Sen. Ted Cruz
Sen. Ted Cruz of Texas, along with a cadre of other Republican senators, also announced he’d contest the results of the Electoral College on Jan. 6. After the riot, Cruz said Trump’s words had been “irresponsible,” but he continued to challenge the election results and subsequently became a fierce defender of Trump against his impeachment and conviction.
Jan. 7: “The president’s rhetoric was irresponsible,” Cruz said in an interview. “I think it was reckless and I don’t think it was remotely helpful.” But he said calls for Trump’s removal with less than two weeks remaining in his term were not “necessary.”
Feb.13: “The impeachment of Donald Trump on the charge of incitement was merely a rushed act of partisan retribution,” Cruz said in a statement after his vote to acquit Trump. “The House brought only one charge before the Senate: incitement. Donald Trump used heated language, but he did not urge anyone to commit acts of violence.”
Sen. Mitt Romney
Sen. Mitt Romney was one of the most critical and consistent voices within the Republican Party condemning Trump’s claims of election fraud before the Capitol riot. After the insurrection, the Utah senator became a leading conservative voice calling for impeachment.
Jan. 6: “What happened here today was an insurrection, incited by the President of the United States,” Romney said in a statement. “Those who choose to continue to support his dangerous gambit by objecting to the results of a legitimate, democratic election will forever be seen as being complicit in an unprecedented attack against our democracy.”
Jan. 24: “I believe that what is being alleged and what we saw, which is incitement to insurrection, is an impeachable offense. If not, what is?” Romney told CNN.
Feb. 13: “President Trump incited the insurrection against Congress by using the power of his office to summon his supporters to Washington on January 6th and urging them to march on the Capitol during the counting of electoral votes. He did this despite the obvious and well known threats of violence that day,” Romney said in a statement after his vote to convict.
‘We shouldn’t have followed him’:Nikki Haley sharply condemns Trump’s post-election behavior
Others remained silent
There may be a number of reasons Republicans stuck by Trump even after they tied him to riots.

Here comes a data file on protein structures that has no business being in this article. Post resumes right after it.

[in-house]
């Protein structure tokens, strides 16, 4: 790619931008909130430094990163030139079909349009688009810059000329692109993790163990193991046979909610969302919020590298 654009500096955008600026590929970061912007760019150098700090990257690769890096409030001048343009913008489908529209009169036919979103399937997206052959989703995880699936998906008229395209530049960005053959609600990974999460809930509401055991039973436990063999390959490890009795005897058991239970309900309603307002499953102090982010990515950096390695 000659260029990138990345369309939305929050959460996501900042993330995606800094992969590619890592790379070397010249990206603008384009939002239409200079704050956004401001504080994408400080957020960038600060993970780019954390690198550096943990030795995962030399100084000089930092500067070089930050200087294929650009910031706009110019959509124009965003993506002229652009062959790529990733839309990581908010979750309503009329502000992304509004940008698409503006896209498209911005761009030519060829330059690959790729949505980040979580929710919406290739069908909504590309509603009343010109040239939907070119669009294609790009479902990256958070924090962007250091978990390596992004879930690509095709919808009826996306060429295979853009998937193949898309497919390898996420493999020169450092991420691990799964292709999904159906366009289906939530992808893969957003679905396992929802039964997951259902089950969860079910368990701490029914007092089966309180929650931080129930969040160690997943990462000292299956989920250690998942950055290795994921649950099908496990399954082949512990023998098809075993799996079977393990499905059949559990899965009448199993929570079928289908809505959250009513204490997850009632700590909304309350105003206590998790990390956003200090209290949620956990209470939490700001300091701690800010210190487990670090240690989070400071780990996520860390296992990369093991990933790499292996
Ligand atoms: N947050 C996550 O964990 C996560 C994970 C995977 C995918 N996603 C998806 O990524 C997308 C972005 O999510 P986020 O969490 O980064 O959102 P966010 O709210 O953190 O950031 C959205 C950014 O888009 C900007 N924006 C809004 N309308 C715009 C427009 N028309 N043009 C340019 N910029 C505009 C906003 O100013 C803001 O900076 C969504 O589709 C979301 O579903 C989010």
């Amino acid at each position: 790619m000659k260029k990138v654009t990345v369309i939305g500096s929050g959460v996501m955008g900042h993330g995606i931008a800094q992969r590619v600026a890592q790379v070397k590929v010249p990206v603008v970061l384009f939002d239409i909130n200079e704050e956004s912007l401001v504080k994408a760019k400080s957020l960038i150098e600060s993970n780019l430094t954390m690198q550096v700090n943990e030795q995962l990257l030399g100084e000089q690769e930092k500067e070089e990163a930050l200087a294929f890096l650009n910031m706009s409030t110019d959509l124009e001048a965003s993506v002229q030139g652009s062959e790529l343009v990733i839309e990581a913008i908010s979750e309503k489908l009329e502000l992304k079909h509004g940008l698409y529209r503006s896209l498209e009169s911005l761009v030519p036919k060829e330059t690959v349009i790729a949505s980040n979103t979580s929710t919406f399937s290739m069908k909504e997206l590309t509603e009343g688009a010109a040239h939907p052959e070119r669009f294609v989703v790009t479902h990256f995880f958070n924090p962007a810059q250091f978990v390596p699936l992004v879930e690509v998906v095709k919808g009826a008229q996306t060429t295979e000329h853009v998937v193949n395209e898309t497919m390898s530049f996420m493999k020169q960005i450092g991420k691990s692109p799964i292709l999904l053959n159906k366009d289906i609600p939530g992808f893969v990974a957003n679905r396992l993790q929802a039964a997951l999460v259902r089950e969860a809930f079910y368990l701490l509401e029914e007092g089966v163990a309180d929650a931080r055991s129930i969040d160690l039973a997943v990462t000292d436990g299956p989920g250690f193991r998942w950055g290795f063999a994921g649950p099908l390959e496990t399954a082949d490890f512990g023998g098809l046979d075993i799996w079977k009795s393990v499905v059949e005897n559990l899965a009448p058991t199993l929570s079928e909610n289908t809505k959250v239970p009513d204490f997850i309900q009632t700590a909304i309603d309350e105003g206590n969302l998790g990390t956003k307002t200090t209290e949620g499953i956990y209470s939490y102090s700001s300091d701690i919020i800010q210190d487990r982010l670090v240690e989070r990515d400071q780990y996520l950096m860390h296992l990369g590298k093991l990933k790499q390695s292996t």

Frank Luntz, a Republican adviser, told USA TODAY that Trump’s words and behavior since the election have made it “ethically” and “politically difficult” for most GOP politicians to defend him, but not to the extent that they are willing to join their opponents in attacking the former president. And he said impeachment only helped reinforce the partisan divide over the response to Trump’s actions.
“You’re not going to see many full-throated defenses of him,” Luntz said. “But it doesn’t mean that they’re going to back the Democratic critique of him either.”
Luntz also said many Republicans’ constitutional concerns were genuine. “There are a lot of Republicans who believe that what happened was wrong but don’t believe that convicting someone who’s not even in office is right.”
Larry Sabato, director of the University of Virginia Center for Politics said Trump’s legal team mounted a defense that played to that political divide.
“They basically turned this into an ultra partisan event, knowing that they just had to minimize the number of Republican defections,” Sabato said. “All they had to do was beat Democrats to a pulp and basically say to Republicans, who have all fought Democrats to win office and fight them every single day, ‘Do you want to side with your enemies? Or are you going to stick with your team?'”
Many Republican lawmakers also may have considered polls indicating strong opposition to such rebukes among GOP voters.
Luntz said that based on the focus groups he has spoken with, about two out of three Republicans would vote against an incumbent who voted to convict the former president.
“Trump loyalists are very clear that they will vote out Republicans who voted against Trump,” he said. “There is no mincing of words.”
Similarly, Sabato cited polls that showed a majority of Republican voters identified more with Trump than the party and said that left them “between a rock and a hard place,” as the defeated president has only grown more unpopular outside of the GOP as a result of his post-election behavior
“The long and short of it is, they can’t live with him, they can’t live without him,” Sabato said. “They can’t win individually if Trump goes after them. They’re stuck. They know Trump is poison now to a solid majority of Americans, and that certainly was shown in the election.”